Schweser Qbank #1523 For a certain class of junk bonds, the probability of default in a given year is 0.2. Whether one bond defaults is independent of whether another bond defaults. For a portfolio of five of these junk bonds, what is the probability that zero or one bond of the five defaults in the year ahead? a) .5904 b) .0819 c) .4096 d) .7373 Ans: D The outcome follows a binomial distribution where n = 5 and p = 0.2. In this case p(0) = 0.8^5 = 0.3277 and p(1) = 5 × 0.8^4 × 0.2 = 0.4096, so P(X=0 or X=1) = 0.3277 + 0.4096. My question is this … for p(1) = 5 × 0.8^4 × 0.2, why do you multiply by 5?

That’s the formula: n!/k!*(n-k)! = 5!/4!*1! gives you 5

Conceptually there are 5 ways in which 1 bond can default. If it were two, it would be 10 (5!/3!2!) ways in which two bonds can default.

I get it. So diagramming this, it would look like this: D = Default N = No Default DNNNN NDNNN NNDNN NNNDN NNNND So that’s why you multiply by 5 right? And in the case of p(0) = .8^5, you “multiply by 1” because there is only one way for all to default.

remembering the formula map1 stated probably takes less time than diagramming it out, but it is useful to diagram to kind of figure out what the forumula is doing.

topher Wrote: ------------------------------------------------------- > Schweser Qbank #1523 > > For a certain class of junk bonds, the probability > of default in a given year is 0.2. Whether one > bond defaults is independent of whether another > bond defaults. For a portfolio of five of these > junk bonds, what is the probability that zero or > one bond of the five defaults in the year ahead? > a) .5904 > b) .0819 > c) .4096 > d) .7373 > > Ans: D > The outcome follows a binomial distribution where > n = 5 and p = 0.2. In this case p(0) = 0.8^5 = > 0.3277 and p(1) = 5 × 0.8^4 × 0.2 = 0.4096, so > P(X=0 or X=1) = 0.3277 + 0.4096. > > My question is this … for p(1) = 5 × 0.8^4 × > 0.2, why do you multiply by 5? This is kinda like a GMAT problem. Answer is Probability that none will default + 1 will default. .8^5 + .8^4*.2 now we have 5! ways to arrange these w/ no constraints. but we will have 4 non defaults and 1 defualt. (4 ways to arrange the non defaults) so really its 5C1 --> 5!/4! --> so .8^5+ 5(.8^4*.2) --> .32768 + .4096 =.73728 ~.7373 D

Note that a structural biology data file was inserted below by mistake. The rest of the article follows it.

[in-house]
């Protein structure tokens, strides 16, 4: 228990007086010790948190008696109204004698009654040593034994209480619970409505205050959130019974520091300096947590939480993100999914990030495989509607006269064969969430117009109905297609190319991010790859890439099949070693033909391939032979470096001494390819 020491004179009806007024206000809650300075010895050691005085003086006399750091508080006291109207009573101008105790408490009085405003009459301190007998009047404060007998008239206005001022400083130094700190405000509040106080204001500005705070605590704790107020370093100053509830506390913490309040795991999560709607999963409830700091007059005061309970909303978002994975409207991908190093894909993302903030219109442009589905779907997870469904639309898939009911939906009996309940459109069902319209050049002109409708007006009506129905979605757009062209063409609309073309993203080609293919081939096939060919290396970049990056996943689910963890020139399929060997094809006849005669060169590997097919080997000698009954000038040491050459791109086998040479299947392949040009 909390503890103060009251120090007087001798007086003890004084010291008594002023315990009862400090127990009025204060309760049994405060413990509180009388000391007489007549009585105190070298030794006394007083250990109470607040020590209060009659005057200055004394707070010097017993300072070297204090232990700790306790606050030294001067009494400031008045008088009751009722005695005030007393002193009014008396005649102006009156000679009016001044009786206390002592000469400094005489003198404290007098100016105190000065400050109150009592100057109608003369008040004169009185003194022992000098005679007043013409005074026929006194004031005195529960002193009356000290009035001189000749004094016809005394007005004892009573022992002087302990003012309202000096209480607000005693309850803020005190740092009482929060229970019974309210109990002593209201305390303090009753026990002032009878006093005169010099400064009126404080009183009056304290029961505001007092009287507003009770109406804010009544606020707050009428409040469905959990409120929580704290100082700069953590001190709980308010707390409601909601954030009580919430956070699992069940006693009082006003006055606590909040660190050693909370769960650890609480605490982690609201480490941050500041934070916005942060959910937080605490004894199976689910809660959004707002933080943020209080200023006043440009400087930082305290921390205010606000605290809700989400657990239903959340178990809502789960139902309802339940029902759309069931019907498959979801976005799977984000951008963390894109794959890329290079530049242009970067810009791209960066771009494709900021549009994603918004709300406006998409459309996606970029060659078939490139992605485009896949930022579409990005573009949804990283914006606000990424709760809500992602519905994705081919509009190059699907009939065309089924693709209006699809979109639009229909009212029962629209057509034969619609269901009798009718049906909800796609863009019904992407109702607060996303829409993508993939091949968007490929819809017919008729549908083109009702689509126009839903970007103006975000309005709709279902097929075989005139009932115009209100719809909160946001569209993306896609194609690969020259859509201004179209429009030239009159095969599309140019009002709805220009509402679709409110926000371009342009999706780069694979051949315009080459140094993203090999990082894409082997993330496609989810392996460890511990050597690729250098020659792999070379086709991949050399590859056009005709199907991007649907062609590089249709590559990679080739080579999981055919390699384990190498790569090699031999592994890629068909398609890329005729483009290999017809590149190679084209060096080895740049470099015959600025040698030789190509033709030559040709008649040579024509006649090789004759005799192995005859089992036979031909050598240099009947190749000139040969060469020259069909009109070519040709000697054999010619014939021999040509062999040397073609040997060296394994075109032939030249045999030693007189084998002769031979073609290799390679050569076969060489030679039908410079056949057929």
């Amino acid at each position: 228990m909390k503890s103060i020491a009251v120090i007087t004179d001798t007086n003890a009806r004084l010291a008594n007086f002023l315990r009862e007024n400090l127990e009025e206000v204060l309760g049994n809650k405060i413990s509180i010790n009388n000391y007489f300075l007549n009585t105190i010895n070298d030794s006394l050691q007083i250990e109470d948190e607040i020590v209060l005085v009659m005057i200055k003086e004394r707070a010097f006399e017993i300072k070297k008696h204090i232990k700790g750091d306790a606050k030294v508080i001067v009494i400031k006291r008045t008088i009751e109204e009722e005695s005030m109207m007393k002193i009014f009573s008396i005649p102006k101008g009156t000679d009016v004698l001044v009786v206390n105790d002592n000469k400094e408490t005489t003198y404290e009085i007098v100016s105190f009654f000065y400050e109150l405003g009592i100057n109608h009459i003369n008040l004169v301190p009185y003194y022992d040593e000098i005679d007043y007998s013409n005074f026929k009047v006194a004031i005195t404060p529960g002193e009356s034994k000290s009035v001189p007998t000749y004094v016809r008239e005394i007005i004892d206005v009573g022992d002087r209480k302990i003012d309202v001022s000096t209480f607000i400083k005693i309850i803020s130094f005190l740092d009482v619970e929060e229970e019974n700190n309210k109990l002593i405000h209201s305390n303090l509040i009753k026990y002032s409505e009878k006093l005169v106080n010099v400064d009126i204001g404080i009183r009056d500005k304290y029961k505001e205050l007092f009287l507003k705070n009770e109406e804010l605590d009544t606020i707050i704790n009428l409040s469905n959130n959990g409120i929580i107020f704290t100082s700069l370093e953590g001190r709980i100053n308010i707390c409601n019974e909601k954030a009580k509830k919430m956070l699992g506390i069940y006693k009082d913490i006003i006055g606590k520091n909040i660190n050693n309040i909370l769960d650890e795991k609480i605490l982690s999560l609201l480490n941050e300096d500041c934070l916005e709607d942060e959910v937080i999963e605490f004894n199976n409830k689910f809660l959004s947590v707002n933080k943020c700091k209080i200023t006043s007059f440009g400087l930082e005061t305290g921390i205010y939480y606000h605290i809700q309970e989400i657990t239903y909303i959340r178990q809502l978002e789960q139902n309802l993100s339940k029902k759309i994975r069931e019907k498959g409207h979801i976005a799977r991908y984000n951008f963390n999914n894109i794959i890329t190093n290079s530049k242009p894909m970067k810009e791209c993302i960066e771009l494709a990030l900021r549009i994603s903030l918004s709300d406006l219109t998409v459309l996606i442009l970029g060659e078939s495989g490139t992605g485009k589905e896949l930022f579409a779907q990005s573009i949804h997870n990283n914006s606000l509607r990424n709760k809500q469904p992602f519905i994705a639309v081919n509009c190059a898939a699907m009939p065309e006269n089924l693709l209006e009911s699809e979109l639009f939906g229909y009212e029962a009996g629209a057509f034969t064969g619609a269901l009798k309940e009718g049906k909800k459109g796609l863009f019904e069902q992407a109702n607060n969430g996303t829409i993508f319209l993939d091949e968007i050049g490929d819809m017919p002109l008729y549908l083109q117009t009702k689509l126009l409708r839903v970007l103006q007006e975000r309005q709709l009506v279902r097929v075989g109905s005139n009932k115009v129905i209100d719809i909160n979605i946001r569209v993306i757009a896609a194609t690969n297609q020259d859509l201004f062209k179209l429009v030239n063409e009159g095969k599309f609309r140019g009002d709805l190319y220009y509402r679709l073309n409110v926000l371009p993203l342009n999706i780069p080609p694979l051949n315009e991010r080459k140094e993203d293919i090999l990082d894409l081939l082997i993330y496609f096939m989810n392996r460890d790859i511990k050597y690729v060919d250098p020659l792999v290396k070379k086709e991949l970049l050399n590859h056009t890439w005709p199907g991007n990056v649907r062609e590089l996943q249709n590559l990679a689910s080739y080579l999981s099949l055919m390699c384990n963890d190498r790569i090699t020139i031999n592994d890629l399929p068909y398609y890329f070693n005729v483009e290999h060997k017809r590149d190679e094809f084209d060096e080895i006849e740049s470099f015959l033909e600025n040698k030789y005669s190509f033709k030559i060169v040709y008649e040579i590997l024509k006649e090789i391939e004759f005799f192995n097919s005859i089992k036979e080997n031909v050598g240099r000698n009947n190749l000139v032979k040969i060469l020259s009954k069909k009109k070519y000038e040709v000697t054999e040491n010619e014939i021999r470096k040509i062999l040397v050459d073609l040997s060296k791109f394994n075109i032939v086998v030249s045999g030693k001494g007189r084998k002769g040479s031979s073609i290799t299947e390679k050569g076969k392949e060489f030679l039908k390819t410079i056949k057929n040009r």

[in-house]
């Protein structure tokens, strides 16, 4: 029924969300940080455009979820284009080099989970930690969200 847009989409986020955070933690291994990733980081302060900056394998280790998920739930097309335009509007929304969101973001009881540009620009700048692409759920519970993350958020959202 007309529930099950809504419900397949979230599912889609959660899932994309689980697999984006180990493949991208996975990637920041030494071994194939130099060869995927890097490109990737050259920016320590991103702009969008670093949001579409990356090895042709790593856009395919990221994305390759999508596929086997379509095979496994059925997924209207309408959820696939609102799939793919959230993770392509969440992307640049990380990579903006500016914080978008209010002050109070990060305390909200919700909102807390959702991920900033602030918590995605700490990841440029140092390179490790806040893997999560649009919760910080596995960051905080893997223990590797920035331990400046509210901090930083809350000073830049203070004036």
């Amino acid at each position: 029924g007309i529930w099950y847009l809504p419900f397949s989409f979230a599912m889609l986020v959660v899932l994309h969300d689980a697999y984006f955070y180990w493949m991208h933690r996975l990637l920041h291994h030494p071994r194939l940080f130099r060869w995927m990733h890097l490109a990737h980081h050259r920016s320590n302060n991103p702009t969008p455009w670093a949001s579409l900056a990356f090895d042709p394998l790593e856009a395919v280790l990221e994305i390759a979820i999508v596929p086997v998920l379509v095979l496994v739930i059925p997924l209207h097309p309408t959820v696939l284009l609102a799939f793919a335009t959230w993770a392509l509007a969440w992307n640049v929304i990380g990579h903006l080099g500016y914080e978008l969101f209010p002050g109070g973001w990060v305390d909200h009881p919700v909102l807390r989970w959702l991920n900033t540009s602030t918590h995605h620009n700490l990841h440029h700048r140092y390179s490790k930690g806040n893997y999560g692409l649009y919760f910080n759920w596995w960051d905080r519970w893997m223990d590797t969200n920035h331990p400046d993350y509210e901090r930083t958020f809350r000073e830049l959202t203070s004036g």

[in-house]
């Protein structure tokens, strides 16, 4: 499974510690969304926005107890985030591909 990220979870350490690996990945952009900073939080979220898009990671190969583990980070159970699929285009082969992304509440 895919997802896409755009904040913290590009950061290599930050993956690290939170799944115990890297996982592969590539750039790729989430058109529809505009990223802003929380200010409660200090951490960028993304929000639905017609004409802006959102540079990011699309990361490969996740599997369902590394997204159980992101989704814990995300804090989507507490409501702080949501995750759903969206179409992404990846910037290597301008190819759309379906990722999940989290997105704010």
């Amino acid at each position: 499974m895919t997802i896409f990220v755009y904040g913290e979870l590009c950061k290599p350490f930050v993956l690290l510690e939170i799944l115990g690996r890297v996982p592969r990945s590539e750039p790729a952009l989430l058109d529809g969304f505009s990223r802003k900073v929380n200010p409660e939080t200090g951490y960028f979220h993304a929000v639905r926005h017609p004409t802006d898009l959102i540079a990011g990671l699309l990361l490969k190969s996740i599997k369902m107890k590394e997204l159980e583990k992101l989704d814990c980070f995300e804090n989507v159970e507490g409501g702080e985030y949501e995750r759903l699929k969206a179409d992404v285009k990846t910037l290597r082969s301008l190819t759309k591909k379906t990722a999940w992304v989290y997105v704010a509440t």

haha this is where I got this from for GMATClub

topher Wrote: ------------------------------------------------------- > Schweser Qbank #1523 > > For a certain class of junk bonds, the probability > of default in a given year is 0.2. Whether one > bond defaults is independent of whether another > bond defaults. For a portfolio of five of these > junk bonds, what is the probability that zero or > one bond of the five defaults in the year ahead? > a) .5904 > b) .0819 > c) .4096 > d) .7373 > > Ans: D > The outcome follows a binomial distribution where > n = 5 and p = 0.2. In this case p(0) = 0.8^5 = > 0.3277 and p(1) = 5 × 0.8^4 × 0.2 = 0.4096, so > P(X=0 or X=1) = 0.3277 + 0.4096. > > My question is this … for p(1) = 5 × 0.8^4 × > 0.2, why do you multiply by 5? Should I also reply ?? well let me try see question is in two part assume P(0)= x ; probablity that 0 no will default ; case 1 also P(1)= y ; probablity that 1 will default .; case 2 here its not possible that case 1 and case 2 will happen simultanously. P(0 or 1 ) = P(0) + P(1) - P(0 and 1) here P(0 and 1 )= 0. P®= n©r . p^r . (1-p)^n-r here p = 0.2 , probability of default in a given year is 0.2 r = 0 . multiplying 5 is because of term n©r term in bionomial probablity n=5, r=1 so 5©1= no of ways of choosing one default among five.

Three parts to this problem: 1. Zero default: .8 x.8 x.8 x.8 x.8 =.32768 2. One default: .2x.8x.8x.8x.8 =.08192. But this is only one possible combination in which exactly one bond could default. There are a total of 5 different ways that exactly one bond could default, thus you need to multiply .08192 x 5 = .4096. You could also use the combo formula here to determine the different number of ways this that exactly one bond could default {5!/[(5-1)!1!]=5}. 3. Add the probabilities together, since you are calculating the probability of one or the other occuring: .32768 + .4096 = .73728. Answer: D